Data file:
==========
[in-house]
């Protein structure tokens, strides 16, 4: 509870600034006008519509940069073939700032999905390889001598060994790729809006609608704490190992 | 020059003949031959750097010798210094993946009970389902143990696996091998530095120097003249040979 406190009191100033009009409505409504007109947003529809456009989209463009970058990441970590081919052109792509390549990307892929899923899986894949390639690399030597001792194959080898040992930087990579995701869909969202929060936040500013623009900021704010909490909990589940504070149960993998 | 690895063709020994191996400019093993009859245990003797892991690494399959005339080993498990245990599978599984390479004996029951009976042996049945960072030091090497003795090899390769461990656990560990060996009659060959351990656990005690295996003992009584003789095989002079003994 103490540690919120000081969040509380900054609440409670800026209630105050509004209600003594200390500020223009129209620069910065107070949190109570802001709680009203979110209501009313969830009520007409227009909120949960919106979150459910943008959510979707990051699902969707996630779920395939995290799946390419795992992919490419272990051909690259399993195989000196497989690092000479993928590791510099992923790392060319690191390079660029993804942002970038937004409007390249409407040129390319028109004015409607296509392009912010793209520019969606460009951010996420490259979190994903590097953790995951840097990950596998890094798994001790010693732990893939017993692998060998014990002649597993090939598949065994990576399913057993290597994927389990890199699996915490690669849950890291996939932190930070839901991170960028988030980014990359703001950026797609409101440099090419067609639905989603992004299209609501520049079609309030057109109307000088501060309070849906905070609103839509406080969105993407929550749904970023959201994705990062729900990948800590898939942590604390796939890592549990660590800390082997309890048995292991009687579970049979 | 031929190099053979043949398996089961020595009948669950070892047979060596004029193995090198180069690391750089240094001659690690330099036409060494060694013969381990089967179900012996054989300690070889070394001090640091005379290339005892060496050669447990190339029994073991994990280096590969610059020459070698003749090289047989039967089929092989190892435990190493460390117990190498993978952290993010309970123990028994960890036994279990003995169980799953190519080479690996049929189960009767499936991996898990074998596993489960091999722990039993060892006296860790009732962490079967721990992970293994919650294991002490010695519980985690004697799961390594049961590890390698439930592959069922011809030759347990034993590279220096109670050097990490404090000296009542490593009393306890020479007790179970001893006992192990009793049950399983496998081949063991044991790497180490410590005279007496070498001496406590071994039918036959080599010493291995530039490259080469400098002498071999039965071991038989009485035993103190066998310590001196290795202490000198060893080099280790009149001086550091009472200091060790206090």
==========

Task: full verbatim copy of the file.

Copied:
[in-house]
């Protein structure tokens, strides 16, 4: 509870600034006008519509940069073939700032999905390889001598060994790729809006609608704490190992 | 020059003949031959750097010798210094993946009970389902143990696996091998530095120097003249040979 406190009191100033009009409505409504007109947003529809456009989209463009970058990441970590081919052109792509390549990307892929899923899986894949390639690399030597001792194959080898040992930087990579995701869909969202929060936040500013623009900021704010909490909990589940504070149960993998 | 690895063709020994191996400019093993009859245990003797892991690494399959005339080993498990245990599978599984390479004996029951009976042996049945960072030091090497003795090899390769461990656990560990060996009659060959351990656990005690295996003992009584003789095989002079003994 103490540690919120000081969040509380900054609440409670800026209630105050509004209600003594200390500020223009129209620069910065107070949190109570802001709680009203979110209501009313969830009520007409227009909120949960919106979150459910943008959510979707990051699902969707996630779920395939995290799946390419795992992919490419272990051909690259399993195989000196497989690092000479993928590791510099992923790392060319690191390079660029993804942002970038937004409007390249409407040129390319028109004015409607296509392009912010793209520019969606460009951010996420490259979190994903590097953790995951840097990950596998890094798994001790010693732990893939017993692998060998014990002649597993090939598949065994990576399913057993290597994927389990890199699996915490690669849950890291996939932190930070839901991170960028988030980014990359703001950026797609409101440099090419067609639905989603992004299209609501520049079609309030057109109307000088501060309070849906905070609103839509406080969105993407929550749904970023959201994705990062729900990948800590898939942590604390796939890592549990660590800390082997309890048995292991009687579970049979 | 031929190099053979043949398996089961020595009948669950070892047979060596004029193995090198180069690391750089240094001659690690330099036409060494060694013969381990089967179900012996054989300690070889070394001090640091005379290339005892060496050669447990190339029994073991994990280096590969610059020459070698003749090289047989039967089929092989190892435990190493460390117990190498993978952290993010309970123990028994960890036994279990003995169980799953190519080479690996049929189960009767499936991996898990074998596993489960091999722990039993060892006296860790009732962490079967721990992970293994919650294991002490010695519980985690004697799961390594049961590890390698439930592959069922011809030759347990034993590279220096109670050097990490404090000296009542490593009393306890020479007790179970001893006992192990009793049950399983496998081949063991044991790497180490410590005279007496070498001496406590071994039918036959080599010493291995530039490259080469400098002498071999039965071991038989009485035993103190066998310590001196290795202490000198060893080099280790009149001086550091009472200091060790206090």